Hitting is a chain reaction of body movements. As with any chain reaction, the end cannot be met without a proper beginning. The purpose of the stance is to get the hitter in a starting body position that will facilitate a quick and powerful movement towards the baseball.
First, hitters need to find a stance that is comfortable and balanced. Their eyes must be focused on the pitcher. Many hitters have their heads tucked under their shoulder or tilted to the side. This consequently impedes their ability to see the ball clearly from the best angle. Make sure the head is upright with the eyes focused directly at the pitcher.
All good hitters get themselves in a good athletic position to start. This position consists of flex in the knees with the hip sockets back. If a hitter is having a difficult time getting into an athletic position or is confused about what this position feels like, have them pretend they are defending someone on the basketball court. They will quickly notice that their knees are flexed, their butt is out, and they are slightly bent over on the balls of their feet. Have them hold that position and put a bat in their hands. This is the proper stance.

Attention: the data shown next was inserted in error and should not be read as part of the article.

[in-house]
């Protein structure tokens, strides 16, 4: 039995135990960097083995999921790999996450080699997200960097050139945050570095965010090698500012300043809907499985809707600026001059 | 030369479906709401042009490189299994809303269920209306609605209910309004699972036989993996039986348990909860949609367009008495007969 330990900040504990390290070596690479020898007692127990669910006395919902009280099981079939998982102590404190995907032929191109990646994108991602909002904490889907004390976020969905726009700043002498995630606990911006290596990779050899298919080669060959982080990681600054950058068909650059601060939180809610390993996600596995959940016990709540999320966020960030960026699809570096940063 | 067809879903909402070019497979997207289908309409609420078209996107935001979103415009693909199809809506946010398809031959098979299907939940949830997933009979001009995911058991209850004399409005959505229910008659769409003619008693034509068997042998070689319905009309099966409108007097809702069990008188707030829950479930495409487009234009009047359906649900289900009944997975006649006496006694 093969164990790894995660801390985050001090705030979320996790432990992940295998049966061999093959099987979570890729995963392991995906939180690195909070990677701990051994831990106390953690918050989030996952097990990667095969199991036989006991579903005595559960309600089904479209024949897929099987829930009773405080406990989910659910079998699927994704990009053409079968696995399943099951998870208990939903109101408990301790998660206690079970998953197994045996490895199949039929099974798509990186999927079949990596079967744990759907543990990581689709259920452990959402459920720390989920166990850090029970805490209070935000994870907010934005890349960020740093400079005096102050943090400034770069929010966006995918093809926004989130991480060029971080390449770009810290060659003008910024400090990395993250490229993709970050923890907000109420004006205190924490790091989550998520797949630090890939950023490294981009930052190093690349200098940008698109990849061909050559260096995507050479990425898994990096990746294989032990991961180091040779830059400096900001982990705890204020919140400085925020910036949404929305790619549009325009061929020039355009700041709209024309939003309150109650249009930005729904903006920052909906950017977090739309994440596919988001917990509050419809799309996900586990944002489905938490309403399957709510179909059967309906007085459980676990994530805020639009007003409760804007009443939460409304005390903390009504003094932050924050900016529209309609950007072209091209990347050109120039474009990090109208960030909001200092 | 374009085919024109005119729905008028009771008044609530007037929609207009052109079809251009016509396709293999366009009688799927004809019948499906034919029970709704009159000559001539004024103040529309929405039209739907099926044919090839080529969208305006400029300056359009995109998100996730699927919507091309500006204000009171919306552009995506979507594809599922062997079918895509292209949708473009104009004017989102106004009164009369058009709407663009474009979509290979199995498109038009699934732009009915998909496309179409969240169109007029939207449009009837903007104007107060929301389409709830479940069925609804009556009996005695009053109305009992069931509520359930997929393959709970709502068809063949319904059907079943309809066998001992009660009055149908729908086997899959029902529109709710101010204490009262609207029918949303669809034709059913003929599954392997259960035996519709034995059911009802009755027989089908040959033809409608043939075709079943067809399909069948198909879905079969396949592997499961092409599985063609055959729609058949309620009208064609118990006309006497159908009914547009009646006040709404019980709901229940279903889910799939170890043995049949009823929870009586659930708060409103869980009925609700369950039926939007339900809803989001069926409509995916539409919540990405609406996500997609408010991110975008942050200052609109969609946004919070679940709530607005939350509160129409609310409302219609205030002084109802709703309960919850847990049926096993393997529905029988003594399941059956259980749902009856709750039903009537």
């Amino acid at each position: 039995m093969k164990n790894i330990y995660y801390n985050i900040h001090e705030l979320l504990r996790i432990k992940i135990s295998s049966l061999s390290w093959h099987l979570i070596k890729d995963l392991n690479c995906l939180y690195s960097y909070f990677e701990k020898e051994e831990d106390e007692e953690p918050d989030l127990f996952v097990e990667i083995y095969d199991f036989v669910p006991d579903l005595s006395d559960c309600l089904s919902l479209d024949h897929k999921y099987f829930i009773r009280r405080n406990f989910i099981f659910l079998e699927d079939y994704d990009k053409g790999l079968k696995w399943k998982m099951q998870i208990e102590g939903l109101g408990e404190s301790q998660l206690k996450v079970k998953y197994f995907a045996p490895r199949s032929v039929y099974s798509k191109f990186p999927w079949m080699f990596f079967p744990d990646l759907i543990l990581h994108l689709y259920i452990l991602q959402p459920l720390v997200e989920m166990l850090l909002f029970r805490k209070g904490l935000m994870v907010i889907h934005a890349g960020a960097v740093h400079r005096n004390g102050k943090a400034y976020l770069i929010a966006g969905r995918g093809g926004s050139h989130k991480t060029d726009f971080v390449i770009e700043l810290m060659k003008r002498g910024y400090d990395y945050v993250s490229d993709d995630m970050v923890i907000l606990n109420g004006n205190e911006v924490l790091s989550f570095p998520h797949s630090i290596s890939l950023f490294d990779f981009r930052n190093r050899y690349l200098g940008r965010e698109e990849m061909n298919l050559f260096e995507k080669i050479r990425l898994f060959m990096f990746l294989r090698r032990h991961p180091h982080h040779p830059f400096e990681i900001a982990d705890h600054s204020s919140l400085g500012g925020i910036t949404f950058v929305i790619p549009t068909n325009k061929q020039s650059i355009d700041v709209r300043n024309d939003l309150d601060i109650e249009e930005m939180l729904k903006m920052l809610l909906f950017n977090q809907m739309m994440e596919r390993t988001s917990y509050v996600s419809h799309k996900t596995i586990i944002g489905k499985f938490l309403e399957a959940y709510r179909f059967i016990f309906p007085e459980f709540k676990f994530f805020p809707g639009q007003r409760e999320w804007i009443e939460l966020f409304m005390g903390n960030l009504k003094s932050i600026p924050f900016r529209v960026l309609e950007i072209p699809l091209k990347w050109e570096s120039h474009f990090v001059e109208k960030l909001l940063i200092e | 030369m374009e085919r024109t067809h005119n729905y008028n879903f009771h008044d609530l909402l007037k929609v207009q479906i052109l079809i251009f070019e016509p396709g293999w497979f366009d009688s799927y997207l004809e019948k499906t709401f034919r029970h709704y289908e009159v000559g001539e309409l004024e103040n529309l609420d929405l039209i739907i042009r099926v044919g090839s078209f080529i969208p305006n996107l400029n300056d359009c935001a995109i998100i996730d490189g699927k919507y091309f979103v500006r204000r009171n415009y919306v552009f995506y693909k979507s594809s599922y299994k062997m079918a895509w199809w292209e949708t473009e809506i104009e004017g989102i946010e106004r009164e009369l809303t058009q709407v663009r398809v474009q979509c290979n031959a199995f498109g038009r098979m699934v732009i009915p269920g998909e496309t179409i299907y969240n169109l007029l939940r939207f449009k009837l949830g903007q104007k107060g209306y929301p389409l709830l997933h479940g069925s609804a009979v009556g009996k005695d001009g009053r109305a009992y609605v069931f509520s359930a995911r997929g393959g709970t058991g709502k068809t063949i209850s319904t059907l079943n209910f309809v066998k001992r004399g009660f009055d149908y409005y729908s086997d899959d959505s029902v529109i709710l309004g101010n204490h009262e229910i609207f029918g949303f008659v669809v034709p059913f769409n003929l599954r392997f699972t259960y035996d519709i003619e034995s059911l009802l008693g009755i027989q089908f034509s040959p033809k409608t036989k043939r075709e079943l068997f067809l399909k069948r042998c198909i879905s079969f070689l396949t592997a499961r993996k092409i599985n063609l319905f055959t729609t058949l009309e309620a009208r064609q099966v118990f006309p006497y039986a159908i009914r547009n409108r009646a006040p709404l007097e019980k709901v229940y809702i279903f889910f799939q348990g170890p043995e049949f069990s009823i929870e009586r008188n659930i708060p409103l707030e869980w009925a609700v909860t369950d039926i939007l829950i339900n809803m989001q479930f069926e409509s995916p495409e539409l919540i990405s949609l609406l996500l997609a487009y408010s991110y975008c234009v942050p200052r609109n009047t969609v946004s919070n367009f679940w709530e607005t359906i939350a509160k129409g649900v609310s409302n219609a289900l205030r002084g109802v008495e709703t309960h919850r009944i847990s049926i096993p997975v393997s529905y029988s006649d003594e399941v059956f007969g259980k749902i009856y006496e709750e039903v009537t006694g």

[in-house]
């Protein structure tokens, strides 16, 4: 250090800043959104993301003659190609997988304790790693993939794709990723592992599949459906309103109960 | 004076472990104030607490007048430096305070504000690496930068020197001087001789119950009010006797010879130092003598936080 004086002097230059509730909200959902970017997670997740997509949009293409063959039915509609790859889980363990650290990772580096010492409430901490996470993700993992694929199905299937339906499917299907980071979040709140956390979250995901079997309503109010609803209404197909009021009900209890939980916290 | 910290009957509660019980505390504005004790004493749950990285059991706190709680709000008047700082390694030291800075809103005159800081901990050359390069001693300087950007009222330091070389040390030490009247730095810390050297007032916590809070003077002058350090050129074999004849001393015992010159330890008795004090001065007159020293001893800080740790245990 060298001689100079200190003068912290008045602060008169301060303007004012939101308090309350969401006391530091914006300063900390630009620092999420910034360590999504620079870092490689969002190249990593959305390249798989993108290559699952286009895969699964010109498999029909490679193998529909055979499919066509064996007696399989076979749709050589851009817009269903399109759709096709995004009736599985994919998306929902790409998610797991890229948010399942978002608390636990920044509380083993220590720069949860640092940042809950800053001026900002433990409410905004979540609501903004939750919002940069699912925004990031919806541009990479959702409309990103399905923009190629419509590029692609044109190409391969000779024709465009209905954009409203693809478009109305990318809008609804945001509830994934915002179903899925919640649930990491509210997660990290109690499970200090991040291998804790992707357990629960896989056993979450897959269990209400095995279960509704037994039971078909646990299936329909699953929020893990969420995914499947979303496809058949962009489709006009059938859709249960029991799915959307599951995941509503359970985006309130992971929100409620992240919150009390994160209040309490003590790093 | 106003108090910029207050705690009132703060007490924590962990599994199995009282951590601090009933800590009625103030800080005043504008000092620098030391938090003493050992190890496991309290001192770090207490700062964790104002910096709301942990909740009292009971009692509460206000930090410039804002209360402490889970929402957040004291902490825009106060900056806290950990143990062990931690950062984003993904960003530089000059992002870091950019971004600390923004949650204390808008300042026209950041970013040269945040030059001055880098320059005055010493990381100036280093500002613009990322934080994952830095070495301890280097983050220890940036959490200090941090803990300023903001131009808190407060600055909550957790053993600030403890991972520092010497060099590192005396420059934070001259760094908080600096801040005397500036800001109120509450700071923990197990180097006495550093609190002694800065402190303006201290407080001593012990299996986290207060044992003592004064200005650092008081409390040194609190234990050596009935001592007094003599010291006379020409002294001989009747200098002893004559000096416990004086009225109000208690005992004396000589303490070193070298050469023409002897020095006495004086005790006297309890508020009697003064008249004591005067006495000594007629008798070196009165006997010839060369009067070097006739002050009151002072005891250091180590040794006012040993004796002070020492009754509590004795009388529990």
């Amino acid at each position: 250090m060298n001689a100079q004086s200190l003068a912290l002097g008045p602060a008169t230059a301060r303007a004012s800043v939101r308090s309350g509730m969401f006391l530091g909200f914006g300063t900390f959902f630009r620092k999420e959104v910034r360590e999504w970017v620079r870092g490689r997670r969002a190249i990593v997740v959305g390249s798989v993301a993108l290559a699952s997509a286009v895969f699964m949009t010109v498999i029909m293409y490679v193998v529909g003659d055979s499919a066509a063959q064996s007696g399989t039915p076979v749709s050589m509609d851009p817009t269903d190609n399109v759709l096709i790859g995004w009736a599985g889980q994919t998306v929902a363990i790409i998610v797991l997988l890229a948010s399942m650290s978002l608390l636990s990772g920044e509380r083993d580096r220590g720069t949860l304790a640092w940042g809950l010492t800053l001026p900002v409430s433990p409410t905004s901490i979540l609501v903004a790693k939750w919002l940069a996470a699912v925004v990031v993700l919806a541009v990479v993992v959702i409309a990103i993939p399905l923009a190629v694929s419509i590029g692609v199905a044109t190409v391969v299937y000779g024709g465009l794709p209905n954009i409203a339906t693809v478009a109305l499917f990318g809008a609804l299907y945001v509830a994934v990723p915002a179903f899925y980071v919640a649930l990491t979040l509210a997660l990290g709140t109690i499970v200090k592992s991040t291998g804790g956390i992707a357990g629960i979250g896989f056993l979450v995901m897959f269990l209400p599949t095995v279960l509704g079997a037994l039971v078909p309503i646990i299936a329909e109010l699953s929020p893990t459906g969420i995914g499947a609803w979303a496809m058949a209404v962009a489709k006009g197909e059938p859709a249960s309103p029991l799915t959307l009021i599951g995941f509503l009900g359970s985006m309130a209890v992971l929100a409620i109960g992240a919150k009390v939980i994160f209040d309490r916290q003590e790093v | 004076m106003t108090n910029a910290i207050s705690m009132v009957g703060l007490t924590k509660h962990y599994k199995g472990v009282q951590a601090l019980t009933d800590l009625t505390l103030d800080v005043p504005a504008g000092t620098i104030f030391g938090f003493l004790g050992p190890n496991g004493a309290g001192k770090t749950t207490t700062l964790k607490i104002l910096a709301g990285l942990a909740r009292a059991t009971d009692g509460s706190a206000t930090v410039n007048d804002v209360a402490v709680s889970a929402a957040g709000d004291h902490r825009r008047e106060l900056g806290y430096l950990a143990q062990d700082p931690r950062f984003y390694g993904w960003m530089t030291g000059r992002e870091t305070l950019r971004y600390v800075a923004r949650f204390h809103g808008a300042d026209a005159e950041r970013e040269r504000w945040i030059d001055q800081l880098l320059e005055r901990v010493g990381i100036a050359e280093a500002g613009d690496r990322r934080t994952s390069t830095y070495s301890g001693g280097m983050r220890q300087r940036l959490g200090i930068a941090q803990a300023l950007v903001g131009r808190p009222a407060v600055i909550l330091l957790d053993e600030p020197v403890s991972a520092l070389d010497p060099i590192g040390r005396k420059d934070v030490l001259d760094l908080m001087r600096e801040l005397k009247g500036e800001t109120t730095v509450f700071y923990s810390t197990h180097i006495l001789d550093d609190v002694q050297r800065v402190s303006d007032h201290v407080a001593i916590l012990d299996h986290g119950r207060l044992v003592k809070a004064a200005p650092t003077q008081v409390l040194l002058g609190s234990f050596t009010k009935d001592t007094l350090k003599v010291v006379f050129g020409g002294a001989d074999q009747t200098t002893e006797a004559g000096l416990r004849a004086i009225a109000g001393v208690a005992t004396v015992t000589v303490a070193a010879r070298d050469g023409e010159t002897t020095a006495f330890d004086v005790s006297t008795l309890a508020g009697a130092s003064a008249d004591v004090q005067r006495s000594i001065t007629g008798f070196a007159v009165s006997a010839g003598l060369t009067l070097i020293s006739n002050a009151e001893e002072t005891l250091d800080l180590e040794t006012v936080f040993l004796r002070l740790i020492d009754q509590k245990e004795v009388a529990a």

The stance should be relaxing enough to have a calming effect over the body. The bat should be held loosely in the fingers or across the callous line of the hand; never hold the bat in the palm. The hands and forearms should be relaxed as much as possible. Seeing the veins pop out of a player’s arms is a good indication that they are gripping the bat too tight. Any tension in the hands and arms slows down the swing, which subsequently reduces power.
In order to relax, hitters should breathe slowly, in with the nose and out with the mouth between pitches. Taking practice check swings while in the box waiting for the pitcher to get set also relaxes the body and gives the hitter a sense of flow. Athletes cannot be successful hitters if their mind and body are not in a relaxed state.